“We really love each other, but we argue so much,” sighed a battle-weary wife of 14 years. “Can you explain to me why we engage in such destructive behavior? We have tried and tried to stop but seem unable to.”
Do you see yourself in any of these reasons couples argue?
When a partner fails to meet our expectations. Each of us has a mental picture o how the perfect spouse should behave – a picture that has been forming since childhood. Without conscious effort, comparisons between what is expected and what actually happens take place. Whenever you find yourself annoyed or disappointed with your spouse it is because of the discrepancy between how your spouse has behaved and the picture in your head of how spouses should behave,
When reality clashes with our expectations, we experience a variety o sensations: upset, pain, irritation, knots in the stomach – and eventually anger. Anger is the technique relied upon to change the person to match more closely the perfect spouse in our mind’s eye. When anger doesn’t work, we may resort to depression in hopes of convincing our real spouses to change.
When there is a sharp difference in values. Values are the beliefs by which we run our lives. Values dictate our behavior even though we are hardly conscious of them. We all have values that are important to us, but we attach different weights of importance to them. So if one partner values saving and the other spending, if one values works of art, flowers, and museums while the other prefers sporting events, if one values submission and the other equality and independence, some major conflicts will probably surface. Each can agree that saving, museums. And submission are important values, but disagree about the extent to which they are important or when they are important.
When a couple differs on values, it can be considered a serious disagreement, regardless of how much they love each other. Such couples will clash every time an issue concerning values surfaces. They will make up and love and pray and still fight and not even know what they are fighting over – or ever tackle the all-important why.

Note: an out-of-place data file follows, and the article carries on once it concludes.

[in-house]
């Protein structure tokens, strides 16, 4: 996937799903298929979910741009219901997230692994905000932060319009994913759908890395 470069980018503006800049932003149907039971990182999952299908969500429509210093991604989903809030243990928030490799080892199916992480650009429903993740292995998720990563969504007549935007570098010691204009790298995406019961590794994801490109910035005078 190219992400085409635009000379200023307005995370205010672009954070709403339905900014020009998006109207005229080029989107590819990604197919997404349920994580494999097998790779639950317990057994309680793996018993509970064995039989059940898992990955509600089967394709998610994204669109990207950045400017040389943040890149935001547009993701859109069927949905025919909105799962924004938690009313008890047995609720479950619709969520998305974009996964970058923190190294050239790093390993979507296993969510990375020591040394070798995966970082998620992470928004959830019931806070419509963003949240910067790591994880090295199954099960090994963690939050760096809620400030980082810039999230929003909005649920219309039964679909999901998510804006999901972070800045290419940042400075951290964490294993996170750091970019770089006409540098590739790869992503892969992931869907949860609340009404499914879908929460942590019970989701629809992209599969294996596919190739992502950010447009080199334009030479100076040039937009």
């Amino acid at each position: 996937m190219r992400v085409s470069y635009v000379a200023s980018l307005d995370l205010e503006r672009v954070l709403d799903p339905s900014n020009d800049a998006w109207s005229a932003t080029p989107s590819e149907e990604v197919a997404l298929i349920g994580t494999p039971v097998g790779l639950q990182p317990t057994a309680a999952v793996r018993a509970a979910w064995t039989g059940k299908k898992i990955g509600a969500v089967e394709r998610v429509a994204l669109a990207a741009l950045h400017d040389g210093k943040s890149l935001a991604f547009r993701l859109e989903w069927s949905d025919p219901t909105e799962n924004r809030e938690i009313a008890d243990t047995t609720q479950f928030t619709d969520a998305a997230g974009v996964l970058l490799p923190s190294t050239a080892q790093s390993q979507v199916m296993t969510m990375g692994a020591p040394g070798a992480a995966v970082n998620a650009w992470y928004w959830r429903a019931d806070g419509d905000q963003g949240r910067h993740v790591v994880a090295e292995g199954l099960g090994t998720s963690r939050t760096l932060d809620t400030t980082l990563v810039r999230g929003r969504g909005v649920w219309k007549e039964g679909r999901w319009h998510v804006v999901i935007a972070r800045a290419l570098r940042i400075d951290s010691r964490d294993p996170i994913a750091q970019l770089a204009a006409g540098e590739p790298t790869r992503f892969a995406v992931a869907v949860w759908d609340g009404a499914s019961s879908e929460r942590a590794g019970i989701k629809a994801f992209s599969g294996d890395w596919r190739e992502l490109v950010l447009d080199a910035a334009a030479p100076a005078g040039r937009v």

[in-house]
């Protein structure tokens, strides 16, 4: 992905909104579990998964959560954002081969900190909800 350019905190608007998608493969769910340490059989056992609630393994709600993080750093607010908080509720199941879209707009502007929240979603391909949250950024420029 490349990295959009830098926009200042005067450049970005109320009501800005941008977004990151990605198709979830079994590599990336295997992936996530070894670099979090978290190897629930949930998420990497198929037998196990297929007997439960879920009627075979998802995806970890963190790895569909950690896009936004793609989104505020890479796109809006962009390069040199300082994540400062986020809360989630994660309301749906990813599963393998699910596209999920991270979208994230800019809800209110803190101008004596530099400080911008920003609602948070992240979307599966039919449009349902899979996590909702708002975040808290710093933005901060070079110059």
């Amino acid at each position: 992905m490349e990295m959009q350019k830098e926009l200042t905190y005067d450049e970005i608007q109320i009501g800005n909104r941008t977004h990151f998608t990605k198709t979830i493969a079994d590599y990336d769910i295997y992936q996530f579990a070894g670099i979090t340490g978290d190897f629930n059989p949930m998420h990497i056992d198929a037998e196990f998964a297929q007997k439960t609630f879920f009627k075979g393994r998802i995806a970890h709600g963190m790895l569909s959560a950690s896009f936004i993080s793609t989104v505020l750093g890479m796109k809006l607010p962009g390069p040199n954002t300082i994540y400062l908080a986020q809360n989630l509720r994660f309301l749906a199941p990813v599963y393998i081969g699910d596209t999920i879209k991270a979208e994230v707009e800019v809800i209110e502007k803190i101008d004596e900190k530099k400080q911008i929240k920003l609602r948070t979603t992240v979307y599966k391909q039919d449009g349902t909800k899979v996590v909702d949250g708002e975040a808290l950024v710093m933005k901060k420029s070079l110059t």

Different interpretation of emotional wants. We all tend to need three things from others: love, appreciation, and respect. Although we attempt to have all three needs filled, one predominates: love.
The trouble is that love is not tangible and thus is difficult to visualize. If I ask a man how he knows his wife loves him, he takes a long time to answer. All their married life his wife has been loving him, but he can’t verbalize how since people tend to understand love unconsciously, not consciously.
To further complicate matters, some people (visually oriented people) need to see love in action to feel loved. Others (auditory people) need to hear love before they feel loved. Still others (kinesthetic people) need to feel love in action before they feel loved. It is highly probably that the vast majority of arguments could be eliminated if couples could understand each other’s need for actually seeing, hearing, or feeling demonstrations of love, appreciation, and respect.
An obviously angry couple seated themselves in a counselor’s office. After being asked about the problem, the wife burst into tears and through her sobs said, “He doesn’t love me anymore.”
“How do you know?” quizzed the counselor.
“I dress up pretty for him and he never notices or compliments me,” she replied.
The counselor turned to the husband and asked if he loved his wife and how he demonstrated that love to her. “Of course I love her. I’m always touching her, hugging her, patting her. That’s how it is with a man,” he said with a grin.
“That’s not love,” the wife fired back bitterly. “That’s nothing more than an invitation for sex and it embarrasses the life out of me in public!”
Both loved but not in ways that met the needs of the other. Their conflict boiled down to the fact that each perceived and demonstrated love differently. Many marriages could be saved simply by understanding the different ways people perceive demonstrations of love.
The message sent was not the message received. Another cause of everyday arguments is that the one who received the message (the listener) behaved as if he understood the meaning of the message and acted upon his assumption. Without checking, he assumed he understood what was intended by mind reading and reacted according to his inaccurate interpretation.
Suppose your partner says in what you interpret as a gruff voice, “Hey, come in here, will you?” You will probably think, What did I do wrong now? You may become defensive because you assume the tone of voice means your partner is angry with you. The tone of voice could mean he is angry, but it could also mean that he is angry with someone or something else that has not yet been identified.
Many hassles begin innocently this way. “I heard what you said and I know what you meant.” The other person counters, “No, that’s not what I meant.” “Oh yes it is. I know you,” the first one says. “Whenever you use that tone it means you are angry with me.” “It does not.” And on and on it goes.
You can save yourself arguments over nothing if you double-check before coming to a negative conclusion.
Adapted from Smart Listening for Couples by Nancy L. Van Pelt